Dawn shifted from foot to foot outside the crypt door. She'd skipped her last class of the day, and run almost all the way to Restfield. But now she'd arrived, she was unsure. Her heartbeat thudded in her ears as she struggled to even out her breathing.

She hadn't seen him since the tower. Whenever she mentioned him, somebody cut her off and changed the subject. Eventually, she'd realised that if she ever wanted to see him again she'd have to do it on her own.

Should she just go in? She could almost hear Joyce's voice telling her to knock first. But if he was asleep downstairs, he might not hear it. Except ... vampire hearing. Dawn raised her hand, then stopped, her stomach clenching in sudden panic.

What if he didn't want to see her? It was her fault, after all. What if he hated her so much he couldn't even stand the sight of her? Maybe he'd left Sunnydale. After all, why would he stay? It was Buffy he loved, not her.

None of the Scoobies knew what to say to her. They'd included her in The Talk - when they'd decided to hide Buffy's death to keep Dawn safe from foster care or, worse, Hank. But after that, they just kept asking her if she needed anything and then looked relieved whenever she left the room. No one really talked to her. Or listened.

Why had she been so sure Spike would be different? It had seemed so obvious to her this morning that he would be better than the others. Dawn's stomach clenched tighter, and she could feel her lungs seizing up as the first fat tear started running down her cheek.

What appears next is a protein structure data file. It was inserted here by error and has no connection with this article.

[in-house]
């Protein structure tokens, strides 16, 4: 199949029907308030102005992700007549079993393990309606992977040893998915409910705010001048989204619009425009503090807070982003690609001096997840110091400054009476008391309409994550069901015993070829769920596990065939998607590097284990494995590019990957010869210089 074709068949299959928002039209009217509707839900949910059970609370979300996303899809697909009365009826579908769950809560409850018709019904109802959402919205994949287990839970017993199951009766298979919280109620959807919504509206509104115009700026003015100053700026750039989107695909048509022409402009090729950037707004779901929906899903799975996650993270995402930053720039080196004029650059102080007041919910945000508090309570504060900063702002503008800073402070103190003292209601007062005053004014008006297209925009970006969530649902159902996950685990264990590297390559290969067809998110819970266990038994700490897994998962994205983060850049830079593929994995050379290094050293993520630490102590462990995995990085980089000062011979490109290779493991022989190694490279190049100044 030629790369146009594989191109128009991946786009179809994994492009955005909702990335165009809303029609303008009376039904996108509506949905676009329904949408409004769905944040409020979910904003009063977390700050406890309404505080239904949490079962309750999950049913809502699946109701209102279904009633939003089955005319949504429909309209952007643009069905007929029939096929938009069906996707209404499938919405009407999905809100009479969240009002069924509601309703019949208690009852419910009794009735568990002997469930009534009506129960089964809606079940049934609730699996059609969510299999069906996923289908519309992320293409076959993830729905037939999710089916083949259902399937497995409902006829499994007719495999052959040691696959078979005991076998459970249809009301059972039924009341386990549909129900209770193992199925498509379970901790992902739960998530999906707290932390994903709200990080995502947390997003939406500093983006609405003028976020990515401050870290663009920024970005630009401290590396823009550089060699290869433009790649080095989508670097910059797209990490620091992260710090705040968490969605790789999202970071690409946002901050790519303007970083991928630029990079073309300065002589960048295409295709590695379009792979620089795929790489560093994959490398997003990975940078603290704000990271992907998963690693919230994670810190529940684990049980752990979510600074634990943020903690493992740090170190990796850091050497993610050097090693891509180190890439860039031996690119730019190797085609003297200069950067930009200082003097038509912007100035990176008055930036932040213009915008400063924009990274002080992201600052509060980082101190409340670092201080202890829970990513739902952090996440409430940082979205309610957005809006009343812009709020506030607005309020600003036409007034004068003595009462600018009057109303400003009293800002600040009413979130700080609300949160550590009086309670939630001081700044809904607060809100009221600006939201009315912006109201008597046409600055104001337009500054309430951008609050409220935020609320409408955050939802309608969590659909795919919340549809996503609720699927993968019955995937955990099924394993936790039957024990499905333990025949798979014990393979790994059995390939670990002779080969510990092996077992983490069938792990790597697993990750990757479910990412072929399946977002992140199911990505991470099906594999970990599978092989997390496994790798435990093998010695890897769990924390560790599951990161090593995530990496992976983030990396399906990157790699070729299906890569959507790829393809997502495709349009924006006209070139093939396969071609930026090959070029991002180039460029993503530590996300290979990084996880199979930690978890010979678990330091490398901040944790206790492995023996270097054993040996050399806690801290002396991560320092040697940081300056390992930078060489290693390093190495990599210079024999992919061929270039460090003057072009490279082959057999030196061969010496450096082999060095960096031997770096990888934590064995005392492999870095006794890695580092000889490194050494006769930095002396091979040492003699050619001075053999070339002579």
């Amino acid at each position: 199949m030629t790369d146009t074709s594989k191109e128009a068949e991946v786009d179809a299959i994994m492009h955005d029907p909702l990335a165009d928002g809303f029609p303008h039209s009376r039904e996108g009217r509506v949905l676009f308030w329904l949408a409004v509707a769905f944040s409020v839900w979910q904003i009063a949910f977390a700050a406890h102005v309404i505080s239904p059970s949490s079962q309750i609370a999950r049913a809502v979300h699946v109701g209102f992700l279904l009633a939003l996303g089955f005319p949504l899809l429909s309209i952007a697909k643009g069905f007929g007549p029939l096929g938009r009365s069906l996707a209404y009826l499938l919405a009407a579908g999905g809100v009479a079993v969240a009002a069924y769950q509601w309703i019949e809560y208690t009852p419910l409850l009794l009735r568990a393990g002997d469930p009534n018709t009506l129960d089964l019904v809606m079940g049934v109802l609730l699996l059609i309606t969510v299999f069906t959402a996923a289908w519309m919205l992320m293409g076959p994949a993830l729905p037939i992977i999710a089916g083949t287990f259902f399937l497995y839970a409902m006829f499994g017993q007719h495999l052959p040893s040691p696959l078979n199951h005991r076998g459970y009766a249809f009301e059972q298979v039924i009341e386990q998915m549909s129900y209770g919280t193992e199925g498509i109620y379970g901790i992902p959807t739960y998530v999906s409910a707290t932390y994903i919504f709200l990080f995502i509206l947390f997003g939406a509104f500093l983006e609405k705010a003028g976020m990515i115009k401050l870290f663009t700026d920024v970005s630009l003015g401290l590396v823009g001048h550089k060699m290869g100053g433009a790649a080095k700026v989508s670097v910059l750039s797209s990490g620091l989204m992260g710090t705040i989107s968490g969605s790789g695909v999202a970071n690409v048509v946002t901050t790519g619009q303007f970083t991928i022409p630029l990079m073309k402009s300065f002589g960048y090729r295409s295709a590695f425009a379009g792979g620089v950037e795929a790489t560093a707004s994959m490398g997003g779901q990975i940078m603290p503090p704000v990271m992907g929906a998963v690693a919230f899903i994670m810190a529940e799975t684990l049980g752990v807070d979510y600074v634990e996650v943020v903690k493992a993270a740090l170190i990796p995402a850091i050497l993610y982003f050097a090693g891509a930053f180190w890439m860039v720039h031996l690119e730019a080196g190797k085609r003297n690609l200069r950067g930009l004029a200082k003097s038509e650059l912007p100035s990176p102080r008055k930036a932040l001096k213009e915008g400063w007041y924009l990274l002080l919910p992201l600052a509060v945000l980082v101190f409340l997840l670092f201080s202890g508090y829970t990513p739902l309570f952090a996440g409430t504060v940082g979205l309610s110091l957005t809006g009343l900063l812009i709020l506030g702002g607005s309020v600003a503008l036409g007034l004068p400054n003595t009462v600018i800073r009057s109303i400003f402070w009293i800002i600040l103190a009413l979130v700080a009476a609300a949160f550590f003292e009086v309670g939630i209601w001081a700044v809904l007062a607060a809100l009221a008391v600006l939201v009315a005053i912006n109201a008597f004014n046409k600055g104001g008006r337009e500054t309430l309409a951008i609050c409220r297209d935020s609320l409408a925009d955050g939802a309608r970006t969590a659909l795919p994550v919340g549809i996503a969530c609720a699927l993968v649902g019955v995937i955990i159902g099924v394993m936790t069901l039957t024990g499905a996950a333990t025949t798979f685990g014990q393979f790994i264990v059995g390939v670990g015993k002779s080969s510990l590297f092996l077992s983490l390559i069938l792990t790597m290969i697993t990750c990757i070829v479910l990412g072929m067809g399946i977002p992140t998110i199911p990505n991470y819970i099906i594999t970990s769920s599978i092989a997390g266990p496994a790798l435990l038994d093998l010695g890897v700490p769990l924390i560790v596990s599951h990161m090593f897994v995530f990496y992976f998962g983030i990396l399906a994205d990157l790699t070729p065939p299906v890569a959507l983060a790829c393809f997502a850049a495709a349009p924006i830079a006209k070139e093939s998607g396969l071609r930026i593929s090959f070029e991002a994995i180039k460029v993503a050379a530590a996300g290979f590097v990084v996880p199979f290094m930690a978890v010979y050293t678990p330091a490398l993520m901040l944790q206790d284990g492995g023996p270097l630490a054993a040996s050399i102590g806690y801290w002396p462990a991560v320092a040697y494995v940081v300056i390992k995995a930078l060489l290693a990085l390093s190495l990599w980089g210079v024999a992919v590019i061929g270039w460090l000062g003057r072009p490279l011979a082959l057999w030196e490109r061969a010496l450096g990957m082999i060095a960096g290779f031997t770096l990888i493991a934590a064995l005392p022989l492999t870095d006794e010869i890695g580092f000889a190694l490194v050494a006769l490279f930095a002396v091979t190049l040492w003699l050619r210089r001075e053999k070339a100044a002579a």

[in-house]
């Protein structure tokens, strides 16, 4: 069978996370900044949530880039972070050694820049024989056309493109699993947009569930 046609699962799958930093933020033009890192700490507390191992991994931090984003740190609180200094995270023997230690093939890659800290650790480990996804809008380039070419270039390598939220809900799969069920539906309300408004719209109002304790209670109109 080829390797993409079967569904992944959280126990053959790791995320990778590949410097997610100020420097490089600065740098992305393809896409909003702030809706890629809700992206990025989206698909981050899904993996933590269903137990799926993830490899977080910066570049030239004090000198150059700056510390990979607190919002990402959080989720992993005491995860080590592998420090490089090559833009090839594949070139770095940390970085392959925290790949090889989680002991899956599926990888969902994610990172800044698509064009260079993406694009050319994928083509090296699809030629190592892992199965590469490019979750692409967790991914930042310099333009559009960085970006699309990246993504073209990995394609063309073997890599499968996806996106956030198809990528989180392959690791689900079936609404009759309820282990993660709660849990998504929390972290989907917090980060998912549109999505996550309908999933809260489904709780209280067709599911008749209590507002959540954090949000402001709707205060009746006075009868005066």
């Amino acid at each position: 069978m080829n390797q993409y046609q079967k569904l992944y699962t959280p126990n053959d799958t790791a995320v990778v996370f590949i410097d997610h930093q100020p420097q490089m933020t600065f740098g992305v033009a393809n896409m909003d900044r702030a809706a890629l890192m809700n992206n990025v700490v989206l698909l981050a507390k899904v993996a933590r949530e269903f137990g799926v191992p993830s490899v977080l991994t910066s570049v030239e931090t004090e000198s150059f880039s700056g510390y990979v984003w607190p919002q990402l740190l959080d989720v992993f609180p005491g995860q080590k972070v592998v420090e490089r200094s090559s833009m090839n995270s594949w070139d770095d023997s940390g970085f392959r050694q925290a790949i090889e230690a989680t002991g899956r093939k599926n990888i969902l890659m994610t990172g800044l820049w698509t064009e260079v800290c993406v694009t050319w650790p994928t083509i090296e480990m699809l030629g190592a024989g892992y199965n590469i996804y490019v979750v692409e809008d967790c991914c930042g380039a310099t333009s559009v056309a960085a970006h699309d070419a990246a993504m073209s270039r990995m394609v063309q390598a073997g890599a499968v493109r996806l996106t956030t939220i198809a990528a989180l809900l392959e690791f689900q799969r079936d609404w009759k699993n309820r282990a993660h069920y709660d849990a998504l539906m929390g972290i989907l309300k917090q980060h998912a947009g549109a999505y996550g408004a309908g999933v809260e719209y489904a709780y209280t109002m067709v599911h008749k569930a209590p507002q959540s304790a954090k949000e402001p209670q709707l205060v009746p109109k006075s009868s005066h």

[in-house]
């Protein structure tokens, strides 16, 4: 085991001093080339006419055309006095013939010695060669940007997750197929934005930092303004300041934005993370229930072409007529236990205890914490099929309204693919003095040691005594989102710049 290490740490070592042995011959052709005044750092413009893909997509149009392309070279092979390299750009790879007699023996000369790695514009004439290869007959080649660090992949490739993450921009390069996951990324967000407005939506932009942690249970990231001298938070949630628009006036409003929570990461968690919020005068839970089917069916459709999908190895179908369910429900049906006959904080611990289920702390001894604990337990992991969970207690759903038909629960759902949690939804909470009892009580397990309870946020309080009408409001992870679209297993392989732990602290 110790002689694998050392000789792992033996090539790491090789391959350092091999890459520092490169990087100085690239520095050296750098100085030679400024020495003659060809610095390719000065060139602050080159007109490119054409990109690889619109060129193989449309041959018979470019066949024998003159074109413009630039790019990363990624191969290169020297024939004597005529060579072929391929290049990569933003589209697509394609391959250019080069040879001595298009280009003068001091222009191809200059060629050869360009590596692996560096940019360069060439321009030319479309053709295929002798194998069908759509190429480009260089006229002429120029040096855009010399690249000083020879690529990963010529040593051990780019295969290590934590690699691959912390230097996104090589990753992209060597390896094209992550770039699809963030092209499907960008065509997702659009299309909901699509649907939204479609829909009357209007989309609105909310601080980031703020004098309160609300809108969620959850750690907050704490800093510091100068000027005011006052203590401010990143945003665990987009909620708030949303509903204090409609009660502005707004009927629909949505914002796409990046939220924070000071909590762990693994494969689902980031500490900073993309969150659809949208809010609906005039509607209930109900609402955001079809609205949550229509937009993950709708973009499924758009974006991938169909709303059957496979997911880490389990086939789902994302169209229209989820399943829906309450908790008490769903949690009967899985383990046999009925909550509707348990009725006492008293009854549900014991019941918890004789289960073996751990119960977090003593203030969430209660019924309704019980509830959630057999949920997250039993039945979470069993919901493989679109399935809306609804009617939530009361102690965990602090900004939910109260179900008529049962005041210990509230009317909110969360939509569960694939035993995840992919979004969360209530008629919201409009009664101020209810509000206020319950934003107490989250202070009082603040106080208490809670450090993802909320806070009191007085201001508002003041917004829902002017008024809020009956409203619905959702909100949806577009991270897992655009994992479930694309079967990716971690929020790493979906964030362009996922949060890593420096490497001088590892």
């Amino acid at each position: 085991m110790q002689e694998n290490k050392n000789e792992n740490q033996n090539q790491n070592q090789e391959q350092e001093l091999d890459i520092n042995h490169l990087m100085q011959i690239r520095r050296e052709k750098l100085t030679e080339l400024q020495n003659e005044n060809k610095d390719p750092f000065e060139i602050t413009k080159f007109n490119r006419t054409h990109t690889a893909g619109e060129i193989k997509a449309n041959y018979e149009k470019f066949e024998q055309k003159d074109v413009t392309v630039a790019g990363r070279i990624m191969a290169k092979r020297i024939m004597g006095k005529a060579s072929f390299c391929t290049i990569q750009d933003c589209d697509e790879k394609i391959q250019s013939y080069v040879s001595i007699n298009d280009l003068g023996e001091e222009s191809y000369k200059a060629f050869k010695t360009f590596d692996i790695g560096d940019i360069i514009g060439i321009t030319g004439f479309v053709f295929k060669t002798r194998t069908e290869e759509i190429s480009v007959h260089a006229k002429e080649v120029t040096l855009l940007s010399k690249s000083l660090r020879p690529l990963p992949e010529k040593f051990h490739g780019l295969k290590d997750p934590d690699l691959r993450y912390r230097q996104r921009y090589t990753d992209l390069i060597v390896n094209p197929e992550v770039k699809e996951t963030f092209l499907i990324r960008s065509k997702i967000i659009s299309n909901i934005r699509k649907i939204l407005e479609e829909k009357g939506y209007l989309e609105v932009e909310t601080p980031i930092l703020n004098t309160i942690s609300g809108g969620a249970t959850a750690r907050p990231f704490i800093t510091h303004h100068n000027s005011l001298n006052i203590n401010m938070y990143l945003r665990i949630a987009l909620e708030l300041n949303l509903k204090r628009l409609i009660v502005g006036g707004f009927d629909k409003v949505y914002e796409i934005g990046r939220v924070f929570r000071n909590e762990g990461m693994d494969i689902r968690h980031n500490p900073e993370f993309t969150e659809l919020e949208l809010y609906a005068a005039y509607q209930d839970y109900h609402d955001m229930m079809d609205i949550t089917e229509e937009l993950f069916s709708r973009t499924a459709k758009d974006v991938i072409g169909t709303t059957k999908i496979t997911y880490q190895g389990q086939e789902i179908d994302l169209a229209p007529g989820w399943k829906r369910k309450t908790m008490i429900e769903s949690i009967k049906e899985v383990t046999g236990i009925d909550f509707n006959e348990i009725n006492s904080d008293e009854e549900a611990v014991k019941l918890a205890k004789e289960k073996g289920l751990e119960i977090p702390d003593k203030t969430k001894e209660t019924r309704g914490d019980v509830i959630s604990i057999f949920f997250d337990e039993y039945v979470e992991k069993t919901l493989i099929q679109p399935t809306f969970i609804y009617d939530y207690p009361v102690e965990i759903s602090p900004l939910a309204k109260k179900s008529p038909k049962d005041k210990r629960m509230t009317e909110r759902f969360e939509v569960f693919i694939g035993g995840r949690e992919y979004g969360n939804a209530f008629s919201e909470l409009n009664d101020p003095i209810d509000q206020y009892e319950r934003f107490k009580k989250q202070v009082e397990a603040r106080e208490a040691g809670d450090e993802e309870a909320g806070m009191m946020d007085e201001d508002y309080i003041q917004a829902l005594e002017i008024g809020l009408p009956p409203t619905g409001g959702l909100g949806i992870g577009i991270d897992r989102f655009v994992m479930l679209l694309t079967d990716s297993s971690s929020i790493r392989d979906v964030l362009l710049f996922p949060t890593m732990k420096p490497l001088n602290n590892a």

"Bit? You gonna come in?"

His voice was muffled by the closed door, so Dawn didn't register that it had no strength in it. All she could think was that he was there and awake and he couldn't hate her if he was calling her Bit. She shoved the door open, blinking as her eyes adjusted to the dark of the crypt. She made a noise, somewhere between a gasp and a whimper, and she ran across the room and threw herself into his opening arms.

"'S'okay. I've got you," he whispered, his arms holding her tight, one hand cupping the back of her head while she pressed her face into his shoulder, the other making small circles on her back. Dawn just let go, the tears exploded out of her body in great racking sobs, lungs heaving, limbs shaking, eyes and nose streaming. Spike just kept making soothing noises, not really saying anything, until Dawn had cried herself into a hiccoughing silence. After a while of sitting in silence, Dawn shifted and Spike loosened his hold so that her swollen eyes were level with his. For the first time since she'd arrived, she really looked at him. She sucked in a breath.

"What happened to you?"